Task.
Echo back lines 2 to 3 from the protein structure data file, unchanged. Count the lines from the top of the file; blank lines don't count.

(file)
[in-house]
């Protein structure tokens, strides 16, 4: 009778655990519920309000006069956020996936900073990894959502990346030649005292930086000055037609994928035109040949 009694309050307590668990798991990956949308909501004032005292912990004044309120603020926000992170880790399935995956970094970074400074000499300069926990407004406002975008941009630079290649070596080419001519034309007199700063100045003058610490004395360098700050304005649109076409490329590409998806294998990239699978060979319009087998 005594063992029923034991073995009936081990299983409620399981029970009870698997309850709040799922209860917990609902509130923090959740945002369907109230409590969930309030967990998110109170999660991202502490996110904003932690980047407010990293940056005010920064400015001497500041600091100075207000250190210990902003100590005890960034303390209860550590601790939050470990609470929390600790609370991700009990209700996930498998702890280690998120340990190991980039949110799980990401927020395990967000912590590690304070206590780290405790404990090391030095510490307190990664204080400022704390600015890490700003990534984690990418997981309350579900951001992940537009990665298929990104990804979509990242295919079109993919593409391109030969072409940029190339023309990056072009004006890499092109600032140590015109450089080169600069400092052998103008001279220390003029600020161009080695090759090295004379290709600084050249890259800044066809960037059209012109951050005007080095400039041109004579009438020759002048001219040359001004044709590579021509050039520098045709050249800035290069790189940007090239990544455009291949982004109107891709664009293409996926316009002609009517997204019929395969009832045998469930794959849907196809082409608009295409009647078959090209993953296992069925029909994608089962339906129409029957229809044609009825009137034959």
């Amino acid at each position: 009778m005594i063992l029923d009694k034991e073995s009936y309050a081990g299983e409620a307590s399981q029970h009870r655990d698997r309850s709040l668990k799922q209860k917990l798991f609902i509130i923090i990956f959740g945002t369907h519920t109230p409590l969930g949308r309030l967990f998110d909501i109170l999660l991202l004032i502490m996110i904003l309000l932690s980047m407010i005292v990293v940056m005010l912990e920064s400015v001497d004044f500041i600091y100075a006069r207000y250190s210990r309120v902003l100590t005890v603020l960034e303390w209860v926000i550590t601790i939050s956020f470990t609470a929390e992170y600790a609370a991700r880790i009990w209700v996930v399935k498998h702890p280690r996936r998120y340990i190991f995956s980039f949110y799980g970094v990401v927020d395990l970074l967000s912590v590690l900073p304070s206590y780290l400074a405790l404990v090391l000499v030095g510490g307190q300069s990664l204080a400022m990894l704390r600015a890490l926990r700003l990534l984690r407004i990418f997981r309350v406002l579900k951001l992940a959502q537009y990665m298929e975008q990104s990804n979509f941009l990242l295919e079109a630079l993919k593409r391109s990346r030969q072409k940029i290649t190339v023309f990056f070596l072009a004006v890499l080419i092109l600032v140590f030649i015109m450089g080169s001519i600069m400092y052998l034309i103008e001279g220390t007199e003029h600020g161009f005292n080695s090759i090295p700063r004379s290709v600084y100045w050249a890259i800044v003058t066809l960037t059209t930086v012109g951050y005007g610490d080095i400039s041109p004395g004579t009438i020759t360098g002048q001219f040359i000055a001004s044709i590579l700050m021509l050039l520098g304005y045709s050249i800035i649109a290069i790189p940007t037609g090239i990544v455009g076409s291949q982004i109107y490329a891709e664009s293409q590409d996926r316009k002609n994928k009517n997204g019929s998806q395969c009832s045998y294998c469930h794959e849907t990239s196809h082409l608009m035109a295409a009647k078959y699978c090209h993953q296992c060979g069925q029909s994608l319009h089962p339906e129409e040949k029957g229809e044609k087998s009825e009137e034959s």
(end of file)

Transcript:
């Protein structure tokens, strides 16, 4: 009778655990519920309000006069956020996936900073990894959502990346030649005292930086000055037609994928035109040949 009694309050307590668990798991990956949308909501004032005292912990004044309120603020926000992170880790399935995956970094970074400074000499300069926990407004406002975008941009630079290649070596080419001519034309007199700063100045003058610490004395360098700050304005649109076409490329590409998806294998990239699978060979319009087998 005594063992029923034991073995009936081990299983409620399981029970009870698997309850709040799922209860917990609902509130923090959740945002369907109230409590969930309030967990998110109170999660991202502490996110904003932690980047407010990293940056005010920064400015001497500041600091100075207000250190210990902003100590005890960034303390209860550590601790939050470990609470929390600790609370991700009990209700996930498998702890280690998120340990190991980039949110799980990401927020395990967000912590590690304070206590780290405790404990090391030095510490307190990664204080400022704390600015890490700003990534984690990418997981309350579900951001992940537009990665298929990104990804979509990242295919079109993919593409391109030969072409940029190339023309990056072009004006890499092109600032140590015109450089080169600069400092052998103008001279220390003029600020161009080695090759090295004379290709600084050249890259800044066809960037059209012109951050005007080095400039041109004579009438020759002048001219040359001004044709590579021509050039520098045709050249800035290069790189940007090239990544455009291949982004109107891709664009293409996926316009002609009517997204019929395969009832045998469930794959849907196809082409608009295409009647078959090209993953296992069925029909994608089962339906129409029957229809044609009825009137034959």
């Amino acid at each position: 009778m005594i063992l029923d009694k034991e073995s009936y309050a081990g299983e409620a307590s399981q029970h009870r655990d698997r309850s709040l668990k799922q209860k917990l798991f609902i509130i923090i990956f959740g945002t369907h519920t109230p409590l969930g949308r309030l967990f998110d909501i109170l999660l991202l004032i502490m996110i904003l309000l932690s980047m407010i005292v990293v940056m005010l912990e920064s400015v001497d004044f500041i600091y100075a006069r207000y250190s210990r309120v902003l100590t005890v603020l960034e303390w209860v926000i550590t601790i939050s956020f470990t609470a929390e992170y600790a609370a991700r880790i009990w209700v996930v399935k498998h702890p280690r996936r998120y340990i190991f995956s980039f949110y799980g970094v990401v927020d395990l970074l967000s912590v590690l900073p304070s206590y780290l400074a405790l404990v090391l000499v030095g510490g307190q300069s990664l204080a400022m990894l704390r600015a890490l926990r700003l990534l984690r407004i990418f997981r309350v406002l579900k951001l992940a959502q537009y990665m298929e975008q990104s990804n979509f941009l990242l295919e079109a630079l993919k593409r391109s990346r030969q072409k940029i290649t190339v023309f990056f070596l072009a004006v890499l080419i092109l600032v140590f030649i015109m450089g080169s001519i600069m400092y052998l034309i103008e001279g220390t007199e003029h600020g161009f005292n080695s090759i090295p700063r004379s290709v600084y100045w050249a890259i800044v003058t066809l960037t059209t930086v012109g951050y005007g610490d080095i400039s041109p004395g004579t009438i020759t360098g002048q001219f040359i000055a001004s044709i590579l700050m021509l050039l520098g304005y045709s050249i800035i649109a290069i790189p940007t037609g090239i990544v455009g076409s291949q982004i109107y490329a891709e664009s293409q590409d996926r316009k002609n994928k009517n997204g019929s998806q395969c009832s045998y294998c469930h794959e849907t990239s196809h082409l608009m035109a295409a009647k078959y699978c090209h993953q296992c060979g069925q029909s994608l319009h089962p339906e129409e040949k029957g229809e044609k087998s009825e009137e034959s």